If you prefer rowing your own gears, the choice is made for you; there is no manual gearbox option available on the Charger Hellcat, or any Charger model at all, for that matter. Wonder why? Well, besides the fact that almost nobody – sorry, clutch fans, but it's true – would choose to buy a Charger with a manual transmission, that is? The answer, according to an industry insider in a post written on Jalopnik's Opposite Lock forum, is the floorpan.
It's probably not a surprise to most of our readers that the Dodge Challenger and Charger share a large portion of their chassis structure, which is codenamed LX at Chrysler, but there are still some significant differences under the skin due to the shorter wheelbase and two-door coupe bodyshell of the Challenger, as opposed to the sedan shape of the Charger. One of the differences is the floorpan, the huge chunk of sheetmetal that makes up the floor of the car and props up such essential items as the car's seats.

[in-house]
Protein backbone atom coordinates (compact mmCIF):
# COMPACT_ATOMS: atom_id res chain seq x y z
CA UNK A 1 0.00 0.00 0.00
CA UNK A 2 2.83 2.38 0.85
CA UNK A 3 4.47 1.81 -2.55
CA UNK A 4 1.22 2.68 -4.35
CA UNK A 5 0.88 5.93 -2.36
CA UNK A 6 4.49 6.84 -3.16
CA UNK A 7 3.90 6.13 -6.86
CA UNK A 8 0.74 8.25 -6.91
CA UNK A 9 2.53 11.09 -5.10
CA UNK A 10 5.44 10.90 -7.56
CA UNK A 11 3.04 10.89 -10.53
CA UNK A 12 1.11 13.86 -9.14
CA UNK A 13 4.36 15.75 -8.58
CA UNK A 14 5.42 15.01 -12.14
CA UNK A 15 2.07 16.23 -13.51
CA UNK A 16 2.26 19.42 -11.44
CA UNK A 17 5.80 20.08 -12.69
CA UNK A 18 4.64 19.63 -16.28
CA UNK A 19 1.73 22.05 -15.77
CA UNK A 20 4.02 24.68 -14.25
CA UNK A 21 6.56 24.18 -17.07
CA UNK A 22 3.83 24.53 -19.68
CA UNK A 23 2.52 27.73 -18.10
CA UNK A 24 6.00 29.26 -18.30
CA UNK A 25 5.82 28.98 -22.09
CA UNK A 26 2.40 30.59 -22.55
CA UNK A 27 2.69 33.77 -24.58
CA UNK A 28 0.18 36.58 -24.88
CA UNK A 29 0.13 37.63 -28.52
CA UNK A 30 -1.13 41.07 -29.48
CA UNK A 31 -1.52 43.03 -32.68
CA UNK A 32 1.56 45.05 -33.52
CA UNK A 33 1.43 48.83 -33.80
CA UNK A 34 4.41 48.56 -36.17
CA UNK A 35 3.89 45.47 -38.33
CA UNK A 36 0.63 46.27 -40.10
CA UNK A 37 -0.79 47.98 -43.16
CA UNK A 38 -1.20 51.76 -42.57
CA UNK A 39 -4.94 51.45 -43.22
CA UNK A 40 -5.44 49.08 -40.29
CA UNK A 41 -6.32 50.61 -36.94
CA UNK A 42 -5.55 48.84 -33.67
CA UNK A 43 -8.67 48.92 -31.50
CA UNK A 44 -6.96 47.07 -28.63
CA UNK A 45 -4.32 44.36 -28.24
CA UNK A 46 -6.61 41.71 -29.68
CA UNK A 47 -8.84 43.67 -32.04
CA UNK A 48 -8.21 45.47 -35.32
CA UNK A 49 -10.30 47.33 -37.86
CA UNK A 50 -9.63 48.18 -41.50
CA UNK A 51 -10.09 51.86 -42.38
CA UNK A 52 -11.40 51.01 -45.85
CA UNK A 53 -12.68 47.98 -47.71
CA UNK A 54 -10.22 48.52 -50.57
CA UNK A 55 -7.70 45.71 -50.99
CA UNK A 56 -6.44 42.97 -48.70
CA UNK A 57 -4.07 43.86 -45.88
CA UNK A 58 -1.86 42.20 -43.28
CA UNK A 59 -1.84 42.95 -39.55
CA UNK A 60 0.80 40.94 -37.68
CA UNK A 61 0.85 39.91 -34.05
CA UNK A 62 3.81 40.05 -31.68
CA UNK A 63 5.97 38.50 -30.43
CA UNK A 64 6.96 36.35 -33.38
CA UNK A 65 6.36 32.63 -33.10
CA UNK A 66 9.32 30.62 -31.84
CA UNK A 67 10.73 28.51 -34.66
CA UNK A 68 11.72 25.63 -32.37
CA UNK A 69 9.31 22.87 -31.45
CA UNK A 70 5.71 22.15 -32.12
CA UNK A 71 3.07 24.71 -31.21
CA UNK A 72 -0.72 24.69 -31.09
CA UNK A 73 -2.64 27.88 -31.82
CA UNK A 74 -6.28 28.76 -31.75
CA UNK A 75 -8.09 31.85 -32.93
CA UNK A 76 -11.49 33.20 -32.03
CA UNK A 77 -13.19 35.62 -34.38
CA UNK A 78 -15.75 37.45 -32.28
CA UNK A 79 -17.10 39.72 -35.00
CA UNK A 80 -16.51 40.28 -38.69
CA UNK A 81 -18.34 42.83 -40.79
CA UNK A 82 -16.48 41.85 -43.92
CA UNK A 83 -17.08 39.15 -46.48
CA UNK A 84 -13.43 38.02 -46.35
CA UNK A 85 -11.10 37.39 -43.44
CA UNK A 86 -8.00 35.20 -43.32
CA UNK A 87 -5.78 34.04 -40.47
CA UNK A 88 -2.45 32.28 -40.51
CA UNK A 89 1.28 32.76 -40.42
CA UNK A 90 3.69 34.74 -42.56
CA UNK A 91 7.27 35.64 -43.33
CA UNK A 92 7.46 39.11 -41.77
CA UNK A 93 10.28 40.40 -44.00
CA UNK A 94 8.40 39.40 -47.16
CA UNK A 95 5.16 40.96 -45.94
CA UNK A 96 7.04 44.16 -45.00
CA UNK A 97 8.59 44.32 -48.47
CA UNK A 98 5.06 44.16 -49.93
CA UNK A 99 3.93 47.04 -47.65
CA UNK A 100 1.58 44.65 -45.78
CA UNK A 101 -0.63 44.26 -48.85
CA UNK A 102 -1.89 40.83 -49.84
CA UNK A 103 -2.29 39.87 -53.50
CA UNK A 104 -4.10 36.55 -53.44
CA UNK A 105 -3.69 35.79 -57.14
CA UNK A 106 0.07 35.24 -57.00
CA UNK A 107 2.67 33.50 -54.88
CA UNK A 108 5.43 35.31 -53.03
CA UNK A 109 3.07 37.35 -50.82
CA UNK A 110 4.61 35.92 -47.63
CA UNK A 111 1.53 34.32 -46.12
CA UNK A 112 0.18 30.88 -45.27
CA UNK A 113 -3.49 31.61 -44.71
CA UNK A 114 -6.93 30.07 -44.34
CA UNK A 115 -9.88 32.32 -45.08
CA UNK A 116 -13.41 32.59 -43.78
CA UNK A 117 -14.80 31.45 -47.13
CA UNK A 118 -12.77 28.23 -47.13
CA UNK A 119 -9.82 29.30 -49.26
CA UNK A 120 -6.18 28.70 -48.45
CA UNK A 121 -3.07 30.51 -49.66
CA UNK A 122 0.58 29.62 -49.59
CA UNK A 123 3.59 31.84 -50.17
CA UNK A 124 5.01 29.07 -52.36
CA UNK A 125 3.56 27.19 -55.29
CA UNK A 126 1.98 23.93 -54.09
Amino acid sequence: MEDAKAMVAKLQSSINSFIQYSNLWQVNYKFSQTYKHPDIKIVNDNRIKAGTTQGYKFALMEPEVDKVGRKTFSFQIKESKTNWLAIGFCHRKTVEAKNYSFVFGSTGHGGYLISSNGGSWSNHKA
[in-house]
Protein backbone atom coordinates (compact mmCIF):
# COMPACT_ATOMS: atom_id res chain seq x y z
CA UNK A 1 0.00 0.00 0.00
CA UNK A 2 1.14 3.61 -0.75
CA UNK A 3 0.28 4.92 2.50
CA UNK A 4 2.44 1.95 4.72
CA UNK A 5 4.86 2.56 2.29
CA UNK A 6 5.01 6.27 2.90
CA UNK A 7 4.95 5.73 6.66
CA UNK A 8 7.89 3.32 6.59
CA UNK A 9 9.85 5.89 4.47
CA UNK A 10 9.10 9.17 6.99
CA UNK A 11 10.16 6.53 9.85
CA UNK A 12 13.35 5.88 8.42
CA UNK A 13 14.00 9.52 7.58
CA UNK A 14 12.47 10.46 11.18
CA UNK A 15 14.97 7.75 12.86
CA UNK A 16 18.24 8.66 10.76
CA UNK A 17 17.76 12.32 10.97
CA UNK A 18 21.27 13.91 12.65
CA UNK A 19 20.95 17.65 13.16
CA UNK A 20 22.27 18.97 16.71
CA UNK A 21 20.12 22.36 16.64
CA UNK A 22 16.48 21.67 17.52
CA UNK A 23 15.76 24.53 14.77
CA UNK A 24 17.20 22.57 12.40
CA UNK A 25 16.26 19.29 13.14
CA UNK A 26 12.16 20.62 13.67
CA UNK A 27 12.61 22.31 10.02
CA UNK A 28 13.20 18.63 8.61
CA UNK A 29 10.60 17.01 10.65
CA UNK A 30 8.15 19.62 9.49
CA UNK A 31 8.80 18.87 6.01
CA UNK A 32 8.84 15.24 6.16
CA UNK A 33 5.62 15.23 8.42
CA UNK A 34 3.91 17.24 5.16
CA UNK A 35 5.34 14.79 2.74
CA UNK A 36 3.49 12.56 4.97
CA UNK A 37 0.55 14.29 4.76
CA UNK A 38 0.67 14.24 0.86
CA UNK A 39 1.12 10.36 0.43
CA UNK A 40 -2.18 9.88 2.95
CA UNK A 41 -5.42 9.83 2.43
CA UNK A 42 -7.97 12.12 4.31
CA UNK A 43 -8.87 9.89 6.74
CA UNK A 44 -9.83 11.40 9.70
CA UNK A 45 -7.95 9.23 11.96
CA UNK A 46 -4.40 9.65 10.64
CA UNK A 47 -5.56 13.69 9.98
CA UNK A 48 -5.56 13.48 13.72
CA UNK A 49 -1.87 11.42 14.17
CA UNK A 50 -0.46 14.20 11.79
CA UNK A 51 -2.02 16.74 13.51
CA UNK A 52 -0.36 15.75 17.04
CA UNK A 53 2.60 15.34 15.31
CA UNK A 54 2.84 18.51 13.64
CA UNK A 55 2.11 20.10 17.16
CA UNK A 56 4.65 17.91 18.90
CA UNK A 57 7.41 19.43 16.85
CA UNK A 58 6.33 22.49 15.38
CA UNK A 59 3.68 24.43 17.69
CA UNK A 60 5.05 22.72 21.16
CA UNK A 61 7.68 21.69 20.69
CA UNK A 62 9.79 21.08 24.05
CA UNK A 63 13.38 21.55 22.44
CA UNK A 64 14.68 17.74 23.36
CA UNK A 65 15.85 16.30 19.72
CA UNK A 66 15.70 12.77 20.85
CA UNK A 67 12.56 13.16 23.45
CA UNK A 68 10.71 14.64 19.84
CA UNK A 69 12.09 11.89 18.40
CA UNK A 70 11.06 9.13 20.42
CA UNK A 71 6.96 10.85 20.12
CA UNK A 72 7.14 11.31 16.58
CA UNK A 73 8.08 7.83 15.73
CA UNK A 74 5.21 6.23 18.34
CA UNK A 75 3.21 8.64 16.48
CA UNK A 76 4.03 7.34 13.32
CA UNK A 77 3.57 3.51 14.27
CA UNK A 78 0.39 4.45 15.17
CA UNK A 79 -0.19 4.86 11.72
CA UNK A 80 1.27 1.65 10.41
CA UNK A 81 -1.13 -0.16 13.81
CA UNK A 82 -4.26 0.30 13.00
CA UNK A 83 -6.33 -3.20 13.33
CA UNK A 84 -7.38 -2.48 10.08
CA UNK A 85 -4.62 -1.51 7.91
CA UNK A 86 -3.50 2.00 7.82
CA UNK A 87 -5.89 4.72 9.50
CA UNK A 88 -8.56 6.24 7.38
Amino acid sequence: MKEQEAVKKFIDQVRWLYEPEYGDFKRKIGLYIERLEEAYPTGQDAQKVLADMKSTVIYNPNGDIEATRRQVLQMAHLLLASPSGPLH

According to user doodon2whls, the Dodge Challenger was crash tested way back in 2008 when it first hit the market with a floorpan stamping that can accommodate a manual transmission. The Charger, though, was crash tested and approved by the government two years earlier with the automatic-transmission floorpan stamping only, which means it would need to be completely recertified for sale in the US, with new crash tests included, if Dodge decided to offer it with a six-speed manual. That's an expensive proposition, especially considering how few manual models Dodge would ever sell.
Good thing, then, that the eight-speed automatic transmission that Dodge pairs with pretty much all of its rear-wheel-drive vehicles is such a good unit. Having tested numerous Charger and Challenger models in all states of tune and with every available transmission option, we're here to tell you that you'll be plenty pleased with the Hellcat's 707 horsepower, whether it's being channeled through an automatic or manual transmission.